Tag Archives: countenance

God’s Choice of King


1 Samuel 16:3-13


But the Lord said unto Samuel, Look not on his countenance, or on the height of his stature; because I have refused him: for the Lord seeth not as man seeth; for man looketh on the outward appearance, but the Lord looketh on the heart,” 1 Samuel 16:7.



When it was God’s timing for Israel to have a godly king, He sent Samuel to a man named Jesse to find and anoint the man God wanted to govern His people. To begin the search for the next king, Samuel started with Jesse’s son, Eliab, and Samuel thought, Surely he is the Lord’s anointed. According to Samuel’s own standards of kingship, Eliab must have fit the description. Immediately, however, God made it clear that Eliab had been rejected by Him. Jesse began bringing out his other sons, one after another, but each son was denied kingship by God. Finally, Samuel asked Jesse if all his sons were present, to which Jesse responded that his youngest son—David—was out keeping the sheep. When Jesse had David brought in to stand before Samuel, it became obvious that God had chosen him to be king.


What had they missed? Why were they off target so many times before David? It was not only because they were searching for a king that met their own human standards, but it was also because they had an inability to peer into the hearts of Jesse’s sons. The kind of people God uses to accomplish His will are people whose hearts are committed to His will. These may not be the best or the brightest according to worldly standards, but they are people who are chasing after God’s heart, like David
(1 Sam. 13:14).




Will you chase after God’s heart today?


Mark Clements



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Hebrew Words – Face


Face (Countenance) (2)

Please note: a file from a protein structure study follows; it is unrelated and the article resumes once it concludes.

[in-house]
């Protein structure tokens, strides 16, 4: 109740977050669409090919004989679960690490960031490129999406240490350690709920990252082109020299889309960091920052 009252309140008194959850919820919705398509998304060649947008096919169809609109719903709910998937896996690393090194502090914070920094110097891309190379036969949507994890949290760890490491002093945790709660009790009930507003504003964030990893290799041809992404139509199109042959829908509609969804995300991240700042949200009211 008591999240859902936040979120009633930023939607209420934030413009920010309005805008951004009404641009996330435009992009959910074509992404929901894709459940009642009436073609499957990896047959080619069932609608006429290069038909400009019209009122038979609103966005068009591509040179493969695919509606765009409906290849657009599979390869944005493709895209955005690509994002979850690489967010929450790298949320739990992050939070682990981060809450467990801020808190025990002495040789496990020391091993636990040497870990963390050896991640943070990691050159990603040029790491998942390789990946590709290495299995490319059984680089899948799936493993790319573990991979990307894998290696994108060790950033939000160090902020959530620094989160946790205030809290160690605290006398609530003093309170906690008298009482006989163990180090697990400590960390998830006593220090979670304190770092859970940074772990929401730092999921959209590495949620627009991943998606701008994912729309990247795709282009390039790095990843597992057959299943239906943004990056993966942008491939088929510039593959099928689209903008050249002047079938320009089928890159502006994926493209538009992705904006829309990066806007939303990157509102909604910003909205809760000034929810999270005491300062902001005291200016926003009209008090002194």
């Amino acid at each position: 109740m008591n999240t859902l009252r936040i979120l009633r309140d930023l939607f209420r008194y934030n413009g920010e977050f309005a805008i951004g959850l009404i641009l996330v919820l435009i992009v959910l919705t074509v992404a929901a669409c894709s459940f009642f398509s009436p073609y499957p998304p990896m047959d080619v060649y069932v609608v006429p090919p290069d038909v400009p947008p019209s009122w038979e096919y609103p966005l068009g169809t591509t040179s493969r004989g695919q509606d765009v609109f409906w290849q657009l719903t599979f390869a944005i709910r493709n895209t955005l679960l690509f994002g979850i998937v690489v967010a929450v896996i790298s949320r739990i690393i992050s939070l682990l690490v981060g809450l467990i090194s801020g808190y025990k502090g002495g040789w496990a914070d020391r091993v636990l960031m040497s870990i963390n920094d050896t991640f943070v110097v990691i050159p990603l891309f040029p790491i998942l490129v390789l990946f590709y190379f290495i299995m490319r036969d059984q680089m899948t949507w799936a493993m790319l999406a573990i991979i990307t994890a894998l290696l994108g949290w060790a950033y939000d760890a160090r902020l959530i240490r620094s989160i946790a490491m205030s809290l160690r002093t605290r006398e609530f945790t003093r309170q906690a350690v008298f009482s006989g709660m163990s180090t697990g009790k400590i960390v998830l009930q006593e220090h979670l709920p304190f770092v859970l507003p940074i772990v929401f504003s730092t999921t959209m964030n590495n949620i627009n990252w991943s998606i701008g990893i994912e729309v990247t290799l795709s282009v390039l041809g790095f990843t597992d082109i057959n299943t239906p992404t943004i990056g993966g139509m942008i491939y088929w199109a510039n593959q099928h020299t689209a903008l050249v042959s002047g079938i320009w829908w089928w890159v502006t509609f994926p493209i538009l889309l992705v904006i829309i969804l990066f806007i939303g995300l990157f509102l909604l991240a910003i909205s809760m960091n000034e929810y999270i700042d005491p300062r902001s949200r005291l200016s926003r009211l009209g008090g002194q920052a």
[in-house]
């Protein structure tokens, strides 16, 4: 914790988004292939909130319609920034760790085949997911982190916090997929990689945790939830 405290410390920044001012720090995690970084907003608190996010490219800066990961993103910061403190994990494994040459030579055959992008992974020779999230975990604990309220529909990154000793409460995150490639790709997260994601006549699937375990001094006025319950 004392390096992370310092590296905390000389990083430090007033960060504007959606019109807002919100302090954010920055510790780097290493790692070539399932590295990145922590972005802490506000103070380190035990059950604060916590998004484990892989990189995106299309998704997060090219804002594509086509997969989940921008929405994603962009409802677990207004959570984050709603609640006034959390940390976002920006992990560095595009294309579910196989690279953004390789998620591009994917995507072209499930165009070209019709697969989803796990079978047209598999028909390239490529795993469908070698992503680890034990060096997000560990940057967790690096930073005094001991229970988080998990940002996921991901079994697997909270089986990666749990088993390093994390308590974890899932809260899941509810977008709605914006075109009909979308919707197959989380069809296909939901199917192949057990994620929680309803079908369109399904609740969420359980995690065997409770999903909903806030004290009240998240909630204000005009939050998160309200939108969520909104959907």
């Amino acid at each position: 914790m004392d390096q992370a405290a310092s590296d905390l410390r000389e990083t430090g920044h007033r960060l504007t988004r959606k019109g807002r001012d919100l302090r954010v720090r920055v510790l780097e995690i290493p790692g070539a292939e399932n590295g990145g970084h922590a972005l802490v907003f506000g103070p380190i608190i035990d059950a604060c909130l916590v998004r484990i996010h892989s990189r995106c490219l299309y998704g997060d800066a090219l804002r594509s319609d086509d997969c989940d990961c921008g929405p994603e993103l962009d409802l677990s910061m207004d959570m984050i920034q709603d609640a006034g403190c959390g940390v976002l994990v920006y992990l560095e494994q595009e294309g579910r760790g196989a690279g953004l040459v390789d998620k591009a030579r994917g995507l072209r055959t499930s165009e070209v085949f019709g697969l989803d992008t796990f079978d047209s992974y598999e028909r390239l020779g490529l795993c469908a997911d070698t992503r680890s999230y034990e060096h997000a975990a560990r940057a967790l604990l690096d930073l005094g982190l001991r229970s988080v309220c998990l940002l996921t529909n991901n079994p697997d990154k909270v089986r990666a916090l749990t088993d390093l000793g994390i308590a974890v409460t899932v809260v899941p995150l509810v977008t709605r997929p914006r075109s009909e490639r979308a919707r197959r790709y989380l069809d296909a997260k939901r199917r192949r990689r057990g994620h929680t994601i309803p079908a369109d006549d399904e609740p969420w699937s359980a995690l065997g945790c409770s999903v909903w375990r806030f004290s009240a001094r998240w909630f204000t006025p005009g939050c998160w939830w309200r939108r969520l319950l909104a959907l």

Your face . . . is as a book, where men may read strange matters,” said Lady Macbeth to her husband. How true it is that people can often read our faces like a book. As noted yesterday, what the heartfeels, the facereveals. Let us each ask ourselves, then, what does my countenance tell others?


First, a “hard face” is the face of rebellion. As God sent Jeremiah through Jerusalem seeking a single person who “executeth judgment, that seeketh the truth” (Jer_5:1, July 30), we also read that “they [had] made their faces harder than a rock” and “refused to return” (Jer_5:3). Every parent has seen this face on their child, the face of defiance and revolt.


Sadly, most pastors have also seen this face. When the Word of God is preached, people often rebel, preferring to continue in sin rather than submit to truth. This is precisely why God told Jeremiah earlier, “Be not afraid of their faces: for I am with thee to deliver thee, saith the LORD” (Jer_1:8). Some will frown, fuss, and fume, so God needs men who will not fear the people’s faces.


Second, a “fallen countenance” is the face of rage. Cain is our example here (Gen_4:5-6). Spewing forth from offended pride, Cain’s anger exploded, being intended for God, whom he could not hurt, but aimed at Abel, whom he could hurt. Likewise, rebellion and rage are always a reaction against God’s revealed truth, whether or not we are even aware of it.


Third, a “fierce countenance” is the face of ruthlessness. Babylon itself is the model here, “a nation of fierce countenance” (Deu_28:50) that swooped down on Israel because of her rebellion. How we need to realize that God will not long tolerate rebellion!


Fourth, in stark contrast, is not the face of rejoicing to be much preferred? As Solomon encourages, “A merry heart maketh a cheerful countenance” (Pro_15:13) and, “God giveth to a man that is good in his sight [pāniym] wisdom, and knowledge, and joy” (Ecc_2:26), and still again, “A man’s wisdom maketh his face to shine, and the boldness of his face shall be changed” (Ecc_8:1). And finally, the psalmist declares, “Why art thou cast down, O my soul? and why art thou disquieted within me? hope thou in God: for I shall yet praise him, who is the health of my countenance, and my God” (Psa_42:11).


Scriptures for Study: What does the hardened face indicate (Pro_21:29)? What can godly friends do for one another (Pro_27:17)?




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